Sex During Ovarian Cancer
Being diagnosed with ovarian cancer can turn your life upside down.
Ovarian cancer treatment can take some time, and living with it can affect all aspects of your life. Not only will you feel the symptoms of the condition itself, but the side effects of treatment can be debilitating for you and those around you.
Ovarian cancer doesn't just affect your body, it also affects your lifestyle, mental well-being and relationships. With all the changes ovarian cancer will bring, you may have some questions about how your sex life will change. Your sex life during ovarian cancer might not look like it did before, but that doesn't mean the end of your sexuality.
Sex After Diagnosis
It's helpful to have open communication with your doctor about what happens after being diagnosed with ovarian cancer. Conversations with doctors are often limited to treatment plans, but what can you expect in your personal life? How will cancer change your lifestyle? As your life changes, your relationships will be affected–including your sexual relationships.
If you're someone who enjoyed sex before being diagnosed with ovarian cancer, it's worth asking your doctor how your sex life will be affected moving forward.
Here are some questions you can ask:
- Will treatment affect my sex life?
- Is it safe to have sex now? During treatment?
- Is there any kind of sex I should avoid?
- Should I use contraceptives or any other forms of protection during treatment? After treatment? For how long?
Many people feel embarrassed talking about sex, so it may be awkward to ask your doctor. But if you're reading this, then sex is probably important to you, and no matter who you are, you deserve to have answers about how your sex life will change. And, please remember that your doctor has heard it all before.
You might have to rethink what sexual pleasure means to you and your partner. There may be times during and after treatment where the kind of sex you and your partner enjoy may not be realistic. Be open with your partner about what ovarian cancer will mean for your relationship and your sex life. If you feel comfortable, have your partner come with you to discuss the diagnosis with your doctor.
Sexual Intimacy During Treatment
You may need chemotherapy, radiation therapy, surgery or a combination of all three. Different treatments will affect you and your sex life in various ways.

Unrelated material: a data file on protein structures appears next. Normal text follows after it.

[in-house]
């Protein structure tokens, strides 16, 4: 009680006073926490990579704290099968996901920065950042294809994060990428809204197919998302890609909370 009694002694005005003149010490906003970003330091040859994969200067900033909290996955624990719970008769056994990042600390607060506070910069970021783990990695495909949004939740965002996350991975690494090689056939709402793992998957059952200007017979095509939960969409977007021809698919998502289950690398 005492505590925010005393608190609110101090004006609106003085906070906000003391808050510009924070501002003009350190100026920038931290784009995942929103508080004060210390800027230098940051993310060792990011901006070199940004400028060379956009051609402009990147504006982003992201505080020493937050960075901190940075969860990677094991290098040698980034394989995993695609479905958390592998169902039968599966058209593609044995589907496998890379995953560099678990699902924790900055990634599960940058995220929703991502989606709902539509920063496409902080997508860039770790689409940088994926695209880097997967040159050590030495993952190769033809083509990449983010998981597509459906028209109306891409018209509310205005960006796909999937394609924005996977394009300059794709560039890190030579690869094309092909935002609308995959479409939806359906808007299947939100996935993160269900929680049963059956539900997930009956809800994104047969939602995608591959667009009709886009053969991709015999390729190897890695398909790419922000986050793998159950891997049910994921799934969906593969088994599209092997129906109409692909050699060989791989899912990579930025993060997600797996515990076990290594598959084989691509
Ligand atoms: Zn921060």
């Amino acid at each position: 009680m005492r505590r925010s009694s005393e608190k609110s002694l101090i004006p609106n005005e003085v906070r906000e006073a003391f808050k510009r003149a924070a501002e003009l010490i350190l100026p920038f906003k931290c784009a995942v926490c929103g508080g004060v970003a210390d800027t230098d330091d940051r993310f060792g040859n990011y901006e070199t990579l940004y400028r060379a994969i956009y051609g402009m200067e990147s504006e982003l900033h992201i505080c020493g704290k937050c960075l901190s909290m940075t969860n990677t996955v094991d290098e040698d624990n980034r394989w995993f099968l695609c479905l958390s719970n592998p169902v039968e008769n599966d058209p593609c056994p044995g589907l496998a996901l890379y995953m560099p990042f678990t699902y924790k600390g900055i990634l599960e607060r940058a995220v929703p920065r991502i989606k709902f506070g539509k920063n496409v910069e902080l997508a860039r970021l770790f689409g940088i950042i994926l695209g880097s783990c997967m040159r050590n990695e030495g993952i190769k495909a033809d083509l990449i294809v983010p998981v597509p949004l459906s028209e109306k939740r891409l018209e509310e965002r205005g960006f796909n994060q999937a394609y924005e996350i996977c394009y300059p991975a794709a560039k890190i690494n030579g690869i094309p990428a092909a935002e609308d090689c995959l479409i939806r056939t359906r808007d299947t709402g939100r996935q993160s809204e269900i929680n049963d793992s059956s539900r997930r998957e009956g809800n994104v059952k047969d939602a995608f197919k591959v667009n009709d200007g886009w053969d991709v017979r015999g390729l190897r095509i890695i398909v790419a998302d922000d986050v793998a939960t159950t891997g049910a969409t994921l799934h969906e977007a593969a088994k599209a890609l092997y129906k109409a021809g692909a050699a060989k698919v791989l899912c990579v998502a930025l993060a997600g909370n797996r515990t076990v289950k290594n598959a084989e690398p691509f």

Depending on the stage and type of ovarian cancer, your doctor may administer chemotherapy intravenously or inject it into your abdomen. The type of chemotherapy drugs you'll receive depend on how severe your condition is, which will affect how long your treatment lasts.
There's a wide variety of chemotherapy drugs, but the usual side effects include nausea and vomiting, fatigue, increased risk of infection, hair loss, bruising and weight fluctuations.
You may experience mouth sores and vaginal dryness, so while oral sex may be off the table, vaginal sex doesn't have to be. Women who experience vaginal dryness still lead active sex lives using lubricants. You and your partner can experiment with different kinds of lubricants, but be sure to do your research on which lubes are right for you.
The most common radiation therapy for women with ovarian cancer is external beam radiation. It's a lot like getting an X-ray, but stronger. The radiation is focused on the area that's been affected by cancer.
Radiation therapy, of course, comes with side effects such as changes to your skin (blistering or a sunburned look), fatigue, diarrhea and vaginal irritation. The radiation can cause your vagina to feel tender and even appear swollen. Treatment can also cause the lining of your vagina to become thin, which can lead to light bleeding during and after sex.
While it may not sound pleasant, it's not impossible or unsafe to have sex during radiation therapy. You'll need to talk with your doctor about any necessary precautions, but so long as you feel good and aren't heavily bleeding, sex can be on the menu.
Surgery is the most common treatment for ovarian cancer. Typically, one or both ovaries are removed, which can lead to lower estrogen levels. That can result in a lower sex drive.
If the cancer is aggressive, you may need to have your fallopian tubes, uterus and/or cervix removed. Cervix removal can shorten your vaginal canal and sometimes lead to painful sex. It can also affect how easily you achieve orgasm. The loss of your ovaries and uterus also means early menopause if you've not reached menopausal age.
While the ovaries are not something inherently sexual, cancer, as well as treatment to any part of your sexual reproductive system, will affect your sex life. Take some time to learn more about your body and how it works and don't be afraid to be an advocate for an important part of your quality of life.